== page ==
I have had some difficult briefs in my time. In terms of the likelihood of ever winning a single vote, this goes down as one of the most difficult. I thought for one brief moment that we might just have sealed one vote a moment ago, but that was not to be. That is a reflection on the process, but I thank the Minister and the Solicitor General for the way they have dealt with our questions,  the information they have provided and the assurances they have given on issues that are of real concern, not only in the Committee but to many people outside who will be affected by the Bill. They have willingly written or put on the record their position where they have agreed to meet our concerns, and we are grateful for that.

Perhaps we should add our thanks to the witnesses who came and gave their time and their evidence to the Committee, both orally and in writing.

Photo of Anne McLaughlin Anne McLaughlin Shadow SNP Spokesperson (Civil Liberties)

On a point of order, Mr Owen, I am beginning to feel a bit sorry for Mr Bone, because this is twice you have had this. Perhaps you have engineered it this way. I add my thanks, on behalf of my hon. Friend the Member for Paisley and Renfrewshire North and myself, to everyone involved. This is obviously our first time on a Public Bill Committee. I was a Member of the Scottish Parliament for two years, but I never served on a Bill Committee. I was on the Audit Committee and the Petitions Committee, so this is completely new to me. As well as the Clerks, colleagues in the Labour party have been so helpful and generous. Our own researchers have been really good.

I will always remember my first experience on a Bill Committee as being a little like ceilidh dancing in that you work out exactly what you are doing just as the music stops. I am desperate for my next Bill Committee, because it has all now clicked into place.

It is not often that I have anything positive to say about Members on the Government Benches. [Hon. Members: “Oh!] They bring it on themselves. While the entire Bill is wrong and everything they said is wrong, the way in which it was said was respectful and the responses were comprehensive. While I completely disagree with everything that is being done, I thank Government Members, particularly the two Ministers. It was helpful and useful to have them here, and everything was done respectfully. However, I was worried when the Minister for Immigration said that it had been a measured debate, because I feel like I have not done my job properly.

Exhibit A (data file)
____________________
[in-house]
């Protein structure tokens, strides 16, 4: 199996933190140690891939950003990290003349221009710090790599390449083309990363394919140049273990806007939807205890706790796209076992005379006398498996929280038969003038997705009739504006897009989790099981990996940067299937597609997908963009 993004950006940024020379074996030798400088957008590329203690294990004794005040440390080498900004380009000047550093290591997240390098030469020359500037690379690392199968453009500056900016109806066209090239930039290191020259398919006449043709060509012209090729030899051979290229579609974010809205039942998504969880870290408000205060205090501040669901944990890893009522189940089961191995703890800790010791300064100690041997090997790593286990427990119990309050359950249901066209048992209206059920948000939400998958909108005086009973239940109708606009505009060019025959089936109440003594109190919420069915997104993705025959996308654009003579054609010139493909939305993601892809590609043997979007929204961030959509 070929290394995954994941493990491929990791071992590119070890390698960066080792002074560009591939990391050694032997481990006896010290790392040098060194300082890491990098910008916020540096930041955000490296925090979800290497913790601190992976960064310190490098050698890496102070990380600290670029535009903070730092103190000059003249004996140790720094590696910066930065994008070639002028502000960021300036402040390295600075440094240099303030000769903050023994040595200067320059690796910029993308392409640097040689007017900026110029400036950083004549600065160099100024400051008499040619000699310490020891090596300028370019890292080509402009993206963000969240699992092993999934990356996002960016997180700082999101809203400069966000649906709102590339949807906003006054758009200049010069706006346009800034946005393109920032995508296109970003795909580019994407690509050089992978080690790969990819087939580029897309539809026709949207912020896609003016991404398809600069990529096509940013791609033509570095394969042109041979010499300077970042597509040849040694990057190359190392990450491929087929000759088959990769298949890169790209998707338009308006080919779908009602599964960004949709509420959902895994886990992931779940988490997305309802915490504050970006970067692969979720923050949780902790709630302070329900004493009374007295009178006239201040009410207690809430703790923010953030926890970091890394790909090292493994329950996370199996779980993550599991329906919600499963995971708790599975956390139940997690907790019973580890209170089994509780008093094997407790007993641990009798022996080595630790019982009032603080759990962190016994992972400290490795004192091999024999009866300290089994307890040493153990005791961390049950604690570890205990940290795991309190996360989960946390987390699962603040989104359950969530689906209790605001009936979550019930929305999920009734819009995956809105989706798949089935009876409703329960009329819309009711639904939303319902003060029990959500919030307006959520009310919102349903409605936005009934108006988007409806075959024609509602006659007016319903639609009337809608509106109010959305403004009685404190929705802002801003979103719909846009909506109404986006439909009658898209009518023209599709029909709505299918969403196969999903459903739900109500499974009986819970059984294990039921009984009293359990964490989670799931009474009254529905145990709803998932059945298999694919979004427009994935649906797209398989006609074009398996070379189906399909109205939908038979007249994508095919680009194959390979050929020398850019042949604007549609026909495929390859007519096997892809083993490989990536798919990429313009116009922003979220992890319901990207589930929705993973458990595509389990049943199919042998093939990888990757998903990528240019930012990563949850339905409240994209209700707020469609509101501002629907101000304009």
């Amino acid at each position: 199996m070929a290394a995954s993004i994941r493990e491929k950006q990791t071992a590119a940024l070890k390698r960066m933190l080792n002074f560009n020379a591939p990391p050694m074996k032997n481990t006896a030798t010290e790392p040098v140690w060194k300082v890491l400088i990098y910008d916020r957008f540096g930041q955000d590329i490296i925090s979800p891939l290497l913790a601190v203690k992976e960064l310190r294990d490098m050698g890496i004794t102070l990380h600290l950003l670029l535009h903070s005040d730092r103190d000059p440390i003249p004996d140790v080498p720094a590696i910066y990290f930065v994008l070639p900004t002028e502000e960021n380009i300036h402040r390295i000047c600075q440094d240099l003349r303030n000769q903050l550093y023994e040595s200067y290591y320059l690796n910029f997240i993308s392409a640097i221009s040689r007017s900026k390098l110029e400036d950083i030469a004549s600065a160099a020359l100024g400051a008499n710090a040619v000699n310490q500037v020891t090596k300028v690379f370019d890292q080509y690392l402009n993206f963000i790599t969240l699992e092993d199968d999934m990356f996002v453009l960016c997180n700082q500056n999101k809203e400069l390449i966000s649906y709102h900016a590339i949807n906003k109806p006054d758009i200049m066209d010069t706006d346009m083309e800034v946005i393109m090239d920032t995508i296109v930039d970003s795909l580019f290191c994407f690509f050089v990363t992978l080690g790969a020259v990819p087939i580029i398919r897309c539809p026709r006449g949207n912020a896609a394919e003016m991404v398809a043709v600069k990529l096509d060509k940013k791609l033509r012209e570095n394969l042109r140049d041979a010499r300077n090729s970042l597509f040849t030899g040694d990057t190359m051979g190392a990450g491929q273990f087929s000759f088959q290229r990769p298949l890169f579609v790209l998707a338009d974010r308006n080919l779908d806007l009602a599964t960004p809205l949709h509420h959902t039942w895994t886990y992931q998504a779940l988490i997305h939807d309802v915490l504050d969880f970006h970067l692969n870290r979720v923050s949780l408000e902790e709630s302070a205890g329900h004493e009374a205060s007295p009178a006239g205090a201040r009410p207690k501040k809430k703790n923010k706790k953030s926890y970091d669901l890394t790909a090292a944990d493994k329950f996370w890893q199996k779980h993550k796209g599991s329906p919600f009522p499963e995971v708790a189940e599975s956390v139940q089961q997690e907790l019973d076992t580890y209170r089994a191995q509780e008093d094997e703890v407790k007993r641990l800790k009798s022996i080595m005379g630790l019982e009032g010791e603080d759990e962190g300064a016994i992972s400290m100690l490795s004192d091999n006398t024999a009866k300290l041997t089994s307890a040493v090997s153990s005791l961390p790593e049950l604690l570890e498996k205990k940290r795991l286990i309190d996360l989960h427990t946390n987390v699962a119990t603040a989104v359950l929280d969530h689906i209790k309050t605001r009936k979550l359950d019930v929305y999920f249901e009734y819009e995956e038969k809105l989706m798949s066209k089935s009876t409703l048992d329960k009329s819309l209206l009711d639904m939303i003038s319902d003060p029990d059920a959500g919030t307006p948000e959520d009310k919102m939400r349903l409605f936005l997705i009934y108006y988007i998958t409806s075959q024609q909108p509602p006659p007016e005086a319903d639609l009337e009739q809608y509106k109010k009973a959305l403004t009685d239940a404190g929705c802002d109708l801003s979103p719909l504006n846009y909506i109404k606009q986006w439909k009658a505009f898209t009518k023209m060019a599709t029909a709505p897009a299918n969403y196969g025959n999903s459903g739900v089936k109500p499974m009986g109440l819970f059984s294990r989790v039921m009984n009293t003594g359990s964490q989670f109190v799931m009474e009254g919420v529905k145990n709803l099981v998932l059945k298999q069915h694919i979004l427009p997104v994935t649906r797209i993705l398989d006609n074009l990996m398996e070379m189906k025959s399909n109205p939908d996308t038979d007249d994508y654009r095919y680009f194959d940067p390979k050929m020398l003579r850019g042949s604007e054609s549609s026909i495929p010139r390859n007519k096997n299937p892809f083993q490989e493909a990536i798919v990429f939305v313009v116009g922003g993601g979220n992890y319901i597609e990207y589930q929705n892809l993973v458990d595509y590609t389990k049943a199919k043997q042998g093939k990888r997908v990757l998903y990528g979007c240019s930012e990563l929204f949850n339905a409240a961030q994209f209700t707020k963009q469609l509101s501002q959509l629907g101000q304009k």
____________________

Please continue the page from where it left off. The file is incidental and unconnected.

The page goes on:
Finally, I thank all the stakeholders and witnesses, who were incredible. I have read some of the really interesting evidence again, and they advised us and suggested amendments and taught me so much. I am looking forward to my next Bill Committee because of my experience here. I just want to thank everyone again and to thank my mum. I will sit down now.

Photo of Albert Owen Albert Owen Labour, Ynys Môn

I am grateful. The last three contributions are known as bogus points of order, but they have been accepted and will be recorded because they were so eloquent. I want to echo what has been said and to say that we deal with serious matters in such Committees, but we have done so in a way that is a credit to Parliament. I am grateful to both Front-Bench and Back-Bench Members for their contributions. I also want to single out the Clerks for their excellent preparatory work before our meetings.

Question put and agreed to.

Bill, as amended, accordingly to be reported.

Committee rose.

 Written evidence reported to the House

IB 39 Hansen Palomares Solicitors

IB 40 British Medical Association further submission

IB 41 Bail for Immigration Detainees (BID)

IB 42 Letter from the Solicitor General concerning clause 31 - legal aid for judicial review

IB 43 Oxford Against Slavery

IB 44 Letter from the Home Office on support for certain categories of migrant

IB 45 René Cassin

IB 46 Association of Labour Providers

IB 47 Office of the City Remembrancer, City of London Corporation

IB 48 British Retail Consortium (BRC)

IB 49 Frances Macfarlane

IB 50 Local Government Association (LGA), Association of Directors of Children’s Services (ADCS), Convention of Scottish Local Authorities (COSLA), the No Recourse to Public Funds (NRPF) Network and the Welsh Local Government Association (WLGA)

IB 51 Letter from the Home Office to the Residential Landlords Association

IB 52 Gatwick Detainees Welfare Group